I recall a telephone call from [ACR senior director of government affairs] Adam Cooper about three years ago that started, “Chris, we’d like you to consider being chair of the Affiliate Society Council (ASC).” I don’t specifically recall my reply to Adam, but I’m sure it was along the lines of, “Are you sure? Did you call the right Chris?” Little did I know that this phone call would lead to one of the most personally and professionally rewarding opportunities in my four decades of medical practice.
You Might Also Like
Explore This IssueJanuary 2021
Like many rheumatologists in busy clinical practice, I was very grateful for the ACR’s advocacy efforts, but I just “didn’t have time to get involved” in the mechanism supporting that advocacy. I had worked as a liaison between the Medical Association of the State of Alabama and the Alabama Society for the Rheumatic Diseases on an ad hoc basis, but meeting some of the ACR committee leaders convinced me that it was time to start giving back to the organization that was defending my practice and my patients against the onslaught of policies created by our healthcare delivery system.
The past three years have seen tectonic changes for healthcare delivery in general and rheumatology specifically. Fortunately, the ACR hired Joseph Cantrell, JD, as the senior manager of state affairs. Joseph seamlessly orchestrates advocacy at the state level, communicating with heads of state societies and state medical associations to advance the ACR’s advocacy goals. He has a gargantuan task but has done a herculean job of keeping up with, and responding to, legislative actions that affect rheumatology.
I have been amazed at the breadth and depth of state advocacy that the ACR has pursued. With the Coalition of State Rheumatology Organizations (CSRO) and other advocacy partners, the College has pursued legislative and regulatory efforts across the nation, from Florida to South Dakota and Oregon to New York. The ASC had a hand in legislation affecting step-edit therapy, biosimilar substitution, pharmacy benefit manager (PBM) transparency and workforce issues in Alabama, Arkansas, Colorado, Georgia, Louisiana, New York, Ohio, Oregon, South Dakota, Tennessee, Virginia and Washington. Acting on behalf of the College, the ASC has supported and helped pass legislation that promotes development of pediatric rheumatology programs, patient access to affordable biologic treatments and removal of restrictive administrative barriers to telemedicine during the COVID-19 pandemic.
But we cannot rest on our laurels. Our future as rheumatologists holds both challenges and opportunities. Workforce issues are paramount, and efforts must continue at the state level to prevent scope creep that allows less-trained clinicians to provide the expert management that requires sub-specialty certification, while facilitating incorporation of nurse practitioner and physician assistant physician extenders in practices where needed to enhance patient care and meet demand in the face of the rheumatologist shortage. The ASC should continue to promote pediatric rheumatology loan forgiveness programs and state incentives that improve rural access to rheumatology services. The ASC should also promote state efforts to increase PBM transparency so that companies and individuals purchasing these plans can see how their resources are spent. Other ongoing patient advocacy goals include supporting state measures that promote biosimilars for cost savings and the regulation of economically driven step-edit policies. States should be encouraged to limit PBM-imposed copay accumulator policies that increase patient out-of-pocket expenses for needed treatment.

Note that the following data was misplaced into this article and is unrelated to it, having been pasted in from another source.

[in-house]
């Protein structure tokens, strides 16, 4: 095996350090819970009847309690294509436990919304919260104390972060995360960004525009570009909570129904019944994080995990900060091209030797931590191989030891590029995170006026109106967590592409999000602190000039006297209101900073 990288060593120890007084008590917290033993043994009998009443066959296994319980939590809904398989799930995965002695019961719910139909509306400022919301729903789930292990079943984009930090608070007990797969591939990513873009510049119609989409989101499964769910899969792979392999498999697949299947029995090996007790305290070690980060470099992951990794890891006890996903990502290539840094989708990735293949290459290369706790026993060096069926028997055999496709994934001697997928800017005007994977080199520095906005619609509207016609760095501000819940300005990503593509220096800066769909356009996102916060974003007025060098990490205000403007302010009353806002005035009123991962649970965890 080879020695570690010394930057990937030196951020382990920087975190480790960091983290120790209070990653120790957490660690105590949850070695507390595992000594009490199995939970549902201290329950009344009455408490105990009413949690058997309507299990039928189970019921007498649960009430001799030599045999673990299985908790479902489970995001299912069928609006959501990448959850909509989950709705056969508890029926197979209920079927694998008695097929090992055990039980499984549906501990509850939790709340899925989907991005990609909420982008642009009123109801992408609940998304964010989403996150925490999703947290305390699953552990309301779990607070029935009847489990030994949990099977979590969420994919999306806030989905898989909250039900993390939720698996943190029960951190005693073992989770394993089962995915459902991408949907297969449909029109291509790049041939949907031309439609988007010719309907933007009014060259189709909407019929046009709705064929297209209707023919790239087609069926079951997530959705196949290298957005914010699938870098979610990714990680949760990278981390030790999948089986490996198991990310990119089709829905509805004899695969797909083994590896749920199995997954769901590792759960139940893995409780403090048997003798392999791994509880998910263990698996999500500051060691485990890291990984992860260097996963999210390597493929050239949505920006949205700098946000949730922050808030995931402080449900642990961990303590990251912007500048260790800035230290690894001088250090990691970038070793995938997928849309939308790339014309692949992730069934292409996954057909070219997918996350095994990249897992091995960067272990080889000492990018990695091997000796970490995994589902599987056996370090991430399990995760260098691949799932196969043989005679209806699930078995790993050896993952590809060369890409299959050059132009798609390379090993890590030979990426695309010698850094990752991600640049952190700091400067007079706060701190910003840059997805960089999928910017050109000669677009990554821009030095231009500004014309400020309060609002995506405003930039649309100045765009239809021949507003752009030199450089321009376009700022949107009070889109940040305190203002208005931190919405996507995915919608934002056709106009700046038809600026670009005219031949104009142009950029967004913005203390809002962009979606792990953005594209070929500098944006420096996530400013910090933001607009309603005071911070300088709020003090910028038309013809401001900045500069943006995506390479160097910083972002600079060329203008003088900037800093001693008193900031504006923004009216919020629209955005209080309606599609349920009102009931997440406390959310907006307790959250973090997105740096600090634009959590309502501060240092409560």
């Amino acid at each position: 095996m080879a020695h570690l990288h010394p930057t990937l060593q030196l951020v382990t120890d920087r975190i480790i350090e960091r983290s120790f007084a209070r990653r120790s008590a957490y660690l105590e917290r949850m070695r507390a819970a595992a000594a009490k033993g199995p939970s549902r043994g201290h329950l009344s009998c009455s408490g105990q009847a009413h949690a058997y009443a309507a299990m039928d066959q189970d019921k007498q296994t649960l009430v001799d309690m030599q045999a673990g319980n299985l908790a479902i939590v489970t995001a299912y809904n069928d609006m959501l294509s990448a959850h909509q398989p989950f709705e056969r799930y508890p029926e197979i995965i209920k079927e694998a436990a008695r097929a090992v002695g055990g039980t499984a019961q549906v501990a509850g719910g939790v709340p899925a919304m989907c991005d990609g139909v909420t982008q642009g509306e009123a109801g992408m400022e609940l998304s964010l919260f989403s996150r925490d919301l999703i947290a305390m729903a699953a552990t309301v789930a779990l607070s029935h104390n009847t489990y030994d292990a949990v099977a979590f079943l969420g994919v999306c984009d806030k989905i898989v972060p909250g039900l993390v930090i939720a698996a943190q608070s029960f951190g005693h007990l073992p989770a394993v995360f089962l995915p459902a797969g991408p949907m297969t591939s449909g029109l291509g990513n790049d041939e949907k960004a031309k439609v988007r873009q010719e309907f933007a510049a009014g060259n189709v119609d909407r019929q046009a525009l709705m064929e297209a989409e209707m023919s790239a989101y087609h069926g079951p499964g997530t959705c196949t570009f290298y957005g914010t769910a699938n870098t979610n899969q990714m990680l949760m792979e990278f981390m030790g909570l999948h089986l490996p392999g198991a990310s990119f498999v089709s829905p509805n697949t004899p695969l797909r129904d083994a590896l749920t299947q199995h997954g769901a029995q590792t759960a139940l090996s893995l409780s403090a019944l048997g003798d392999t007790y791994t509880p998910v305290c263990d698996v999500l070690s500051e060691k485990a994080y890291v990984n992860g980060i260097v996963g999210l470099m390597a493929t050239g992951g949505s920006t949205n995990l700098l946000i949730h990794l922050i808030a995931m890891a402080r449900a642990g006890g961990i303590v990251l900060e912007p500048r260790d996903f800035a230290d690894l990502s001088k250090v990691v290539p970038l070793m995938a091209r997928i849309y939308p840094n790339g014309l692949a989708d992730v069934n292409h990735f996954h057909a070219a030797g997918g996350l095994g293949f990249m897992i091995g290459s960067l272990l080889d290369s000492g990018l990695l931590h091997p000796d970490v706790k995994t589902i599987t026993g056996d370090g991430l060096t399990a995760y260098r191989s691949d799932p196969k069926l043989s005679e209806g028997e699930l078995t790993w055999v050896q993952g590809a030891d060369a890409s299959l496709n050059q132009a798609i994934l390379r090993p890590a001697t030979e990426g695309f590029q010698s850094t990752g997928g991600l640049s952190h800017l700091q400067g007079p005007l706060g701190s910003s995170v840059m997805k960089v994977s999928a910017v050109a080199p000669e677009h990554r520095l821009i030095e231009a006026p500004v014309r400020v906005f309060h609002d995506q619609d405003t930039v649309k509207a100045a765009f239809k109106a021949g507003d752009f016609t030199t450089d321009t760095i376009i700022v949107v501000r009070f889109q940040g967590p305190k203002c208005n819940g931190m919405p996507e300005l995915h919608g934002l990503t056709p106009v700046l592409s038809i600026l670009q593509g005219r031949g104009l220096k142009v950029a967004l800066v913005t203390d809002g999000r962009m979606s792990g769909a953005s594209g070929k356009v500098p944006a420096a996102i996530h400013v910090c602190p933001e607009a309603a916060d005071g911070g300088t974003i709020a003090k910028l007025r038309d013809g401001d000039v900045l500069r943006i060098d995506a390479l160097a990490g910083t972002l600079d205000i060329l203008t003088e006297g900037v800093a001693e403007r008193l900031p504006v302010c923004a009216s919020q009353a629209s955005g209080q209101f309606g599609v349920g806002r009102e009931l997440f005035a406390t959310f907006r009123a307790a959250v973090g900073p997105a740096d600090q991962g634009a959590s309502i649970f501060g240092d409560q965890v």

All of these goals are critical to the future of patient care in rheumatology, and all require effort—progress does not materialize without input from clinicians and patients telling state officials what is important to maintain good rheumatologic care. We cannot expect legislators and regulators to read our minds. We must educate our policymakers and be forthright in our advocacy. This requires a coordinated effort, and the ASC is here to help.
As I end my term as ASC chair, I challenge every rheumatologist and rheumatology professional to take time at least once a month to visit the ACR Legislative Action Center and become a valuable voice for the future of rheumatology. Better yet, take time to connect personally with your state representatives and senators (an email will do as an introduction), establish a relationship with your state medical society advocacy team and become a Key Contact for ACR.
Participating in the development of healthcare policy is just as important an obligation for rheumatologists as attending department meetings or visiting with your business accountant regularly. As I have discovered, if you don’t take time to manage healthcare policy through advocacy, healthcare policy will surely manage you.
Chris Adams, MD, FACP, FACR, chief of rheumatology at the East Alabama Rheumatology Center in Auburn-Opelika, was chair of the ACR’s Affiliate Society Council from 2017–2020.